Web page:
The enactment of the enforcement provisions in Section 5 (d) would not result in a violation of art. 30. Under Section 5 (f) any action by the commission would be subject to judicial review so that it would not improperly be exercising powers committed to the judicial department. Nor would it be exercising legislative powers not properly delegated to it by the General Court. The delegation of power to the commission to impose a civil penalty of not more than $1,000 for each violation is not, by itself, an excessive delegation of legislative power. Commonwealth v. Diaz, 326 Mass. 525 , 528-530

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(1950). See Commonwealth v. Racine, 372 Mass. 631 (1977).

We answer question 6 (a) in the negative.

The only issue raised by question 6 (b) and not answered in our response to question 6 (a) is whether the provision authorizing the commission to impose sanctions is related to "the powers . . . of courts" and therefore excluded from the initiative process. Art. 48, The Initiative, II, Section 2. What we said in response to question 3 (b) applies here also.

We answer question 6 (b) in the negative.

7. Question 7 asks whether the provisions of Section 3 of the proposed new G. L. c. 268B, authorizing the Secretary of the Commonwealth and the Attorney General to appoint and remove members of the commission, are constitutional. Section 3 (a) would establish the commission, which would consist of five members. Three members would be appointed by the Governor, one member by the Secretary of the Commonwealth, and one member by the Attorney General. Section 3 (b). By a majority vote of these appointing authorities, a member of the commission could be removed. Section 3 (g).

The question does not refer to a particular constitutional provision. We assume the issue is whether the Legislature may authorize an officer in the executive branch, other than the Governor, to appoint members of a commission. There can be no doubt about the answer in light of the Justices' recent statement, "The Legislature may confer this power of appointment on the Governor or on another public officer or board within the executive branch." Opinion of the Justices, 365 Mass. 639 , 643 (1974). See also Sheridan v. Gardner, 347 Mass. 8 , 12-13 (1964).

We answer question 7 in the affirmative.

8. Question 8 asks whether, if any part of the proposed measure is excluded from the initiative process, the excluded parts could be severed so that the remainder of the measure would be "introduced and pending" within the meaning of art. 48, The Initiative, II, Section 2. No answer is required because we have determined that none of the provisions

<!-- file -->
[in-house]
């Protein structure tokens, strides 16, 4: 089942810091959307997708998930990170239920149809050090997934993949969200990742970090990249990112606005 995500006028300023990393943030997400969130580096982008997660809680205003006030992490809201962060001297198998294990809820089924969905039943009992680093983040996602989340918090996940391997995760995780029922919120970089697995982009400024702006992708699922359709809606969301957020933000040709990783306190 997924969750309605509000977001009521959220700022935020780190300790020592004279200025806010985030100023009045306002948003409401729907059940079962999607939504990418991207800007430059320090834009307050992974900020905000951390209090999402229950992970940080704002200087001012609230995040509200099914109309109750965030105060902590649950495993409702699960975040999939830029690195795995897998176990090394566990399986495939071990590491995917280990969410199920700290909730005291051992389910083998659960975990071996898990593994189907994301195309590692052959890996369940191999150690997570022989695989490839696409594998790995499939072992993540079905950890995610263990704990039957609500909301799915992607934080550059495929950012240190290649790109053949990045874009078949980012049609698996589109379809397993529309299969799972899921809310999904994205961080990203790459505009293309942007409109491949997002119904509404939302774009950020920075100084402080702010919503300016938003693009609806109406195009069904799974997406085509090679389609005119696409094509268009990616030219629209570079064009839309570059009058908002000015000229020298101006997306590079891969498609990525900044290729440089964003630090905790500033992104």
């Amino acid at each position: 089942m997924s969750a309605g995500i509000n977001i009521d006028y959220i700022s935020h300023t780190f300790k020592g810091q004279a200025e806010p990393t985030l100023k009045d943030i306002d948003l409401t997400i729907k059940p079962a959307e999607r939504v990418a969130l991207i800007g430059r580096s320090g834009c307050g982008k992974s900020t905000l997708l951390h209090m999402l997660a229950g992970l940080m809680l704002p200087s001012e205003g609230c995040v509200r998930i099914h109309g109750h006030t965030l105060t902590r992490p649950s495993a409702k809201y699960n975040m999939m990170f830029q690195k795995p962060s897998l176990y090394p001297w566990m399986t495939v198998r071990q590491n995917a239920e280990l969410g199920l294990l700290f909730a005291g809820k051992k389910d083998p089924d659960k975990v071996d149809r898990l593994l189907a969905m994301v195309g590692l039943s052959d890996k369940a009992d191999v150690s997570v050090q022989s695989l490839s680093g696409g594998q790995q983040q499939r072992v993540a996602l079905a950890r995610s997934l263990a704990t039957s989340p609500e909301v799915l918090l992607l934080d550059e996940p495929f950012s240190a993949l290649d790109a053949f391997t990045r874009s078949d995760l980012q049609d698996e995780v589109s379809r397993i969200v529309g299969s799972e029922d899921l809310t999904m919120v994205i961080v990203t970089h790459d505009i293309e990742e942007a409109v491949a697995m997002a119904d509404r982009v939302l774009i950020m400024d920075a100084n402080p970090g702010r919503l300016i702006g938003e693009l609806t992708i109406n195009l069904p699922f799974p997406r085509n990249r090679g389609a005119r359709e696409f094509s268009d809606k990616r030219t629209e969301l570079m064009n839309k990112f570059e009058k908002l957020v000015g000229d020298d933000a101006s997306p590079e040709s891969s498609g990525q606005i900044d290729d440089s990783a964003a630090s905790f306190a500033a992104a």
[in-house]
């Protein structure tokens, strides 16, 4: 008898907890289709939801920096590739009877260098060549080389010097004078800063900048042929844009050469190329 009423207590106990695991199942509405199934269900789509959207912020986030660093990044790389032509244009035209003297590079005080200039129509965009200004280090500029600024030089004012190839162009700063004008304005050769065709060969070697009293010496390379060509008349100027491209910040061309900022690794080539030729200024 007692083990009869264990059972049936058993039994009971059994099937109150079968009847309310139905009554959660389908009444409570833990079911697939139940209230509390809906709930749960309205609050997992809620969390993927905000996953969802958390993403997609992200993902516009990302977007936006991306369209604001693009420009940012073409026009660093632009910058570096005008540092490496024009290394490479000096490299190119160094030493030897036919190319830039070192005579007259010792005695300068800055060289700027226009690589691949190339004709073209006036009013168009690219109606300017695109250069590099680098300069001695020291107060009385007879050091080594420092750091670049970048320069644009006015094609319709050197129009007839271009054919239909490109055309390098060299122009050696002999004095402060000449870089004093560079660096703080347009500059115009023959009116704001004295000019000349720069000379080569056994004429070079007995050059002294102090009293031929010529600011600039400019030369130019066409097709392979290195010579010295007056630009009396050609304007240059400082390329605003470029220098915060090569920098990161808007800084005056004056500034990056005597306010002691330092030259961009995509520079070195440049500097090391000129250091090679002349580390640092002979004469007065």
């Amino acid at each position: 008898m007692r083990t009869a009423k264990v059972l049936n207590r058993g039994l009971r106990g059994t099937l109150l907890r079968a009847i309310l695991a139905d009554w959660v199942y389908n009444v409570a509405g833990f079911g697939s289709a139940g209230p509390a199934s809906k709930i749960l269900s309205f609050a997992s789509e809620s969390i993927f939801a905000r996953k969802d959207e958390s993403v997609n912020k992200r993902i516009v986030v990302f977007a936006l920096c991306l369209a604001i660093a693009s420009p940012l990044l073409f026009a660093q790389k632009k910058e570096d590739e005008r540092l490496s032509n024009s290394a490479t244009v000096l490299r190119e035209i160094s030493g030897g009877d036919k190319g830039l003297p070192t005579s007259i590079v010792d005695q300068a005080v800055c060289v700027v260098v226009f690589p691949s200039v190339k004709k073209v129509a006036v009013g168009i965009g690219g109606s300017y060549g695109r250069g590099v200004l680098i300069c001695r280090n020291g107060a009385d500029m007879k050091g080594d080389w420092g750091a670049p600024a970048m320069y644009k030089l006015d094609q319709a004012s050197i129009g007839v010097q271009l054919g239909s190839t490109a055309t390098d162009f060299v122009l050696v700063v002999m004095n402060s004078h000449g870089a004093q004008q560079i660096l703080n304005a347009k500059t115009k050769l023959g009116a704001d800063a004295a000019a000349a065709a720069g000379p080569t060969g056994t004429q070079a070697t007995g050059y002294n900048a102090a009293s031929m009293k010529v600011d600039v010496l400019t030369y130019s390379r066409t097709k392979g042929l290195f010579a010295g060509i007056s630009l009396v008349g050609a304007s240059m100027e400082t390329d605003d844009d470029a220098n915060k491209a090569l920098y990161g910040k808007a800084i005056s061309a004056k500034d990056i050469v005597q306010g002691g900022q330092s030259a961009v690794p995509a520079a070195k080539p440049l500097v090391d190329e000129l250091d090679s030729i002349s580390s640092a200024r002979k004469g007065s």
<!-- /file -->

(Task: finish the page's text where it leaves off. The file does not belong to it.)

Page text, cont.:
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mentioned in questions 1 (b), 2 (b), 3 (b), and 6 (b) relate to matters excluded from the initiative process.

In summary, we answer:

question 1 (a), "No";

question 1 (b), no answer required;

question 2 (a), "No";

question 2 (b), no answer required;

question 3 (a), "No";

question 3 (b), "No";

question 4, "Yes";

question 5, "No";

question 6 (a), "No";

question 6 (b), "No";

question 7, "Yes";

question 8, no answer required.

The foregoing answers and opinions are submitted by the Chief Justice and the Associate Justices, subscribing hereto on the twenty-seventh day of April, 1978.

EDWARD F. HENNESSEY

FRANCIS J. QUIRICO

ROBERT BRAUCHER

BENJAMIN KAPLAN

HERBERT P. WILKINS

PAUL J. LIACOS

RUTH I. ABRAMS


FOOTNOTES

[Note 1] We have not hesitated, however, to consider the question whether the proposed law related to matters excluded from the initiative process by art. 48. Bowe v. Secretary of the Commonwealth, 320 Mass. 230 , 247-248 (1946). Horton v. Attorney Gen., 269 Mass. 503 , 511-512 (1929).

[Note 2] Judges are subject to financial disclosure requirements under the Code of Judicial Conduct adopted by the Supreme Judicial Court on December 4, 1972, appearing in Rule 3:25 of the Rules of the Supreme Judicial Court. 359 Mass. 841 . Canon 6 (C) provides: "A judge should report on or before April 15 of each year, with respect to the previous calendar year, the date, place, and nature of any activity for which he received compensation, and the name of the payor and the amount of compensation so received. Compensation or income of a spouse attributed to the judge by operation of a community property law is not extra-judicial compensation to the judge. His report should be made and should be filed as a public document in the office of the Executive Secretary of the Supreme Judicial Court." Id. at 852.

[Note 3] We assume that the reference in Section 7 (b) (3), note 4 infra, should be to the amount "of" rather than "or" stock. We note also that bonds and other debt securities are omitted.